I take it you're assigned to a Ladder Company since you leave the hose on your truck? I know the fire priorities...but it seems to me that when you put water on the fire, 80% of your problems go away.
    No, he's not a trucky either....if he were he would take the can each and every time, fire showing or not.
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    Quote Originally Posted by FWDbuff View Post
    No, he's not a trucky either....if he were he would take the can each and every time, fire showing or not.
    Another good question for debate!

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    Quote Originally Posted by RFDACM02 View Post
    Forget about the radio report, think about yourself and the other firefighters you're operating with. Every clue about the structure you're entering should have a positive effect on safety. Not knowing is always worse, than knowing something. Maybe you're lucky enough to see a porch roof to pop out on from the second floor, but miss the bars over the windows? How about noting the smoke conditions, the fire, what do you think is going on? Do you blindly put 100% of your trust into the officers and people around you? How about noticing the LDH supplying the attack has a big blow out as the hydrants charged? Maybe you'd like to have seen this given a chance?

    Failure to conduct a personal size-up is a huge disservice to you, your family, your Brothers and Sisters and the people you're trying to help. Try this, being honest, get on the engine and have half the crew mask up and the other half not. Pull up to someone's house you can go in and upon arrival have everyone grab their tools and meet inside the front door. Then talk about everything you know about the building and see who can be the most accurate. It's a no brainer.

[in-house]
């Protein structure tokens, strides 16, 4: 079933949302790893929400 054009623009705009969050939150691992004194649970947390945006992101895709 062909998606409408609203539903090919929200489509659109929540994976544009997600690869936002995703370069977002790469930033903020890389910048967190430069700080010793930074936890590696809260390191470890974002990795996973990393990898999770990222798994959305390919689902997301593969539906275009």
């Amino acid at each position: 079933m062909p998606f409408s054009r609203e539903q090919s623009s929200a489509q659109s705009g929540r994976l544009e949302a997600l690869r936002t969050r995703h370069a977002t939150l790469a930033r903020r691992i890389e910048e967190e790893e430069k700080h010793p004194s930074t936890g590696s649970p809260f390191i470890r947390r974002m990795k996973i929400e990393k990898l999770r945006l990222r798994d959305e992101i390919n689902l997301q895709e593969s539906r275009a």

Like I said before, it's not something I do often, probably have done it a dozen times in the last 20 years. I am comfortable sizing up a building or scene with a mask. If you do HazMat, you can't always size up a situation before you mask up, so you learn to see everything with a mask on.

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    Quote Originally Posted by johnsb View Post
    Like I said before, it's not something I do often, probably have done it a dozen times in the last 20 years. I am comfortable sizing up a building or scene with a mask. If you do HazMat, you can't always size up a situation before you mask up, so you learn to see everything with a mask on.
    If you're arrive on scene of a HAZMAT Incident and you need to be masked up before you get out of the truck...you're way too close. That is unless you're talking about HAZMAT Techs doing recon in the hot zone?

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    Quote Originally Posted by johnsb View Post
    If you do HazMat, you can't always size up a situation before you mask up, so you learn to see everything with a mask on.
    We do Haz-mat and I still appreciate every opportunity to see what I'm getting into before I mask up. Haz-mat calls and active fireground really are hard to compare.

    Really now, you can teach yourself to see things with restricted visibility? How do know what you don't see? maybe your masks are crystal clear and never fog up and have better peripheral vision, but I've worn a few masks and I've yet to see any that can come close to my naked vision.